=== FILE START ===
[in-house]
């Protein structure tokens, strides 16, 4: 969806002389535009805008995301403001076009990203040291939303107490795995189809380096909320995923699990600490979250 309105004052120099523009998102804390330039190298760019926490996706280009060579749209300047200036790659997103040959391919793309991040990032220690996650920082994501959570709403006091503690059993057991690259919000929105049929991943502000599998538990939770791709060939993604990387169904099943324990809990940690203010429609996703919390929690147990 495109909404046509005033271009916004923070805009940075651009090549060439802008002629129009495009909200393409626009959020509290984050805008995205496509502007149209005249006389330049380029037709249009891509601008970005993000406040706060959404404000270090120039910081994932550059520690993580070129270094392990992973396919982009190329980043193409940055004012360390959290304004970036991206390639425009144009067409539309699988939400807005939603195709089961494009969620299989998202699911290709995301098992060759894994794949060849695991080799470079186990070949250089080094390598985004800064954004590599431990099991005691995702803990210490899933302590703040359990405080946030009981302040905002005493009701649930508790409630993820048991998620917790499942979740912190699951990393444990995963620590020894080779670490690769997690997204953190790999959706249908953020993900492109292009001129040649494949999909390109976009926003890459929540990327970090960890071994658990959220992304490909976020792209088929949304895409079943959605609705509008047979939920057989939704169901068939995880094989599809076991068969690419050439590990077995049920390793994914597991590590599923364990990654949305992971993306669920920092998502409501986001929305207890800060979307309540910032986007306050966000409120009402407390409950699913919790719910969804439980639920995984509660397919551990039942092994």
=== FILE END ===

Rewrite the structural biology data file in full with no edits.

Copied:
[in-house]
């Protein structure tokens, strides 16, 4: 969806002389535009805008995301403001076009990203040291939303107490795995189809380096909320995923699990600490979250 309105004052120099523009998102804390330039190298760019926490996706280009060579749209300047200036790659997103040959391919793309991040990032220690996650920082994501959570709403006091503690059993057991690259919000929105049929991943502000599998538990939770791709060939993604990387169904099943324990809990940690203010429609996703919390929690147990 495109909404046509005033271009916004923070805009940075651009090549060439802008002629129009495009909200393409626009959020509290984050805008995205496509502007149209005249006389330049380029037709249009891509601008970005993000406040706060959404404000270090120039910081994932550059520690993580070129270094392990992973396919982009190329980043193409940055004012360390959290304004970036991206390639425009144009067409539309699988939400807005939603195709089961494009969620299989998202699911290709995301098992060759894994794949060849695991080799470079186990070949250089080094390598985004800064954004590599431990099991005691995702803990210490899933302590703040359990405080946030009981302040905002005493009701649930508790409630993820048991998620917790499942979740912190699951990393444990995963620590020894080779670490690769997690997204953190790999959706249908953020993900492109292009001129040649494949999909390109976009926003890459929540990327970090960890071994658990959220992304490909976020792209088929949304895409079943959605609705509008047979939920057989939704169901068939995880094989599809076991068969690419050439590990077995049920390793994914597991590590599923364990990654949305992971993306669920920092998502409501986001929305207890800060979307309540910032986007306050966000409120009402407390409950699913919790719910969804439980639920995984509660397919551990039942092994």